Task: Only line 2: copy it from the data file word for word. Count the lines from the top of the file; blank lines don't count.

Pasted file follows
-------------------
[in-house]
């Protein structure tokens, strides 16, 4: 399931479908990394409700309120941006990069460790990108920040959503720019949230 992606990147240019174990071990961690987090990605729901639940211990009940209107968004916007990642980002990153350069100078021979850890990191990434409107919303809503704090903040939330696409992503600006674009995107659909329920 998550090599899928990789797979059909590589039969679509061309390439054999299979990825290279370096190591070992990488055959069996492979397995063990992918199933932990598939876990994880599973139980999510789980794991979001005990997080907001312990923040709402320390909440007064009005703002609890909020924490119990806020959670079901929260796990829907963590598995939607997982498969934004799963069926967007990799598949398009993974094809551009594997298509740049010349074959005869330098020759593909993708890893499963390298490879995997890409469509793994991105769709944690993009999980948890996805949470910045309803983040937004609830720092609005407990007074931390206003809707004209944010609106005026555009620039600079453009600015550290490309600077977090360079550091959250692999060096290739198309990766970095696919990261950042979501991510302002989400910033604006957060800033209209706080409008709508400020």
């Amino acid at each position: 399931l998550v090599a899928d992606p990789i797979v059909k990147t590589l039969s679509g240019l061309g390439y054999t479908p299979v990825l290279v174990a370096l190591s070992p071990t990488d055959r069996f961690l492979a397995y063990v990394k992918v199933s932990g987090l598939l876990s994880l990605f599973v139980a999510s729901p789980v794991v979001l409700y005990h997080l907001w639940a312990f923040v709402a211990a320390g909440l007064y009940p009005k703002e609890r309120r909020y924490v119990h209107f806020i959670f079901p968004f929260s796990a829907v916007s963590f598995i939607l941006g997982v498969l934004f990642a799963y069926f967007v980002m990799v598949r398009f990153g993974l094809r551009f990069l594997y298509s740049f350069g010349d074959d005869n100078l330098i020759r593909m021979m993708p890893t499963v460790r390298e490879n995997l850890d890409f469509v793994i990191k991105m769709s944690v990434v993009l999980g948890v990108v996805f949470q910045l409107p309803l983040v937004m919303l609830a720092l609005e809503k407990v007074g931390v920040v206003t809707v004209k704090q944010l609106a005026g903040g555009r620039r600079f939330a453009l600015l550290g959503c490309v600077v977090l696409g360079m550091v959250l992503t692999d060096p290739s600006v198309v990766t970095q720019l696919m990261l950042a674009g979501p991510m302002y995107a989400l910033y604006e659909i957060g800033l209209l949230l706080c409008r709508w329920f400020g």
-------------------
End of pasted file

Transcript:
């Protein structure tokens, strides 16, 4: 399931479908990394409700309120941006990069460790990108920040959503720019949230 992606990147240019174990071990961690987090990605729901639940211990009940209107968004916007990642980002990153350069100078021979850890990191990434409107919303809503704090903040939330696409992503600006674009995107659909329920 998550090599899928990789797979059909590589039969679509061309390439054999299979990825290279370096190591070992990488055959069996492979397995063990992918199933932990598939876990994880599973139980999510789980794991979001005990997080907001312990923040709402320390909440007064009005703002609890909020924490119990806020959670079901929260796990829907963590598995939607997982498969934004799963069926967007990799598949398009993974094809551009594997298509740049010349074959005869330098020759593909993708890893499963390298490879995997890409469509793994991105769709944690993009999980948890996805949470910045309803983040937004609830720092609005407990007074931390206003809707004209944010609106005026555009620039600079453009600015550290490309600077977090360079550091959250692999060096290739198309990766970095696919990261950042979501991510302002989400910033604006957060800033209209706080409008709508400020």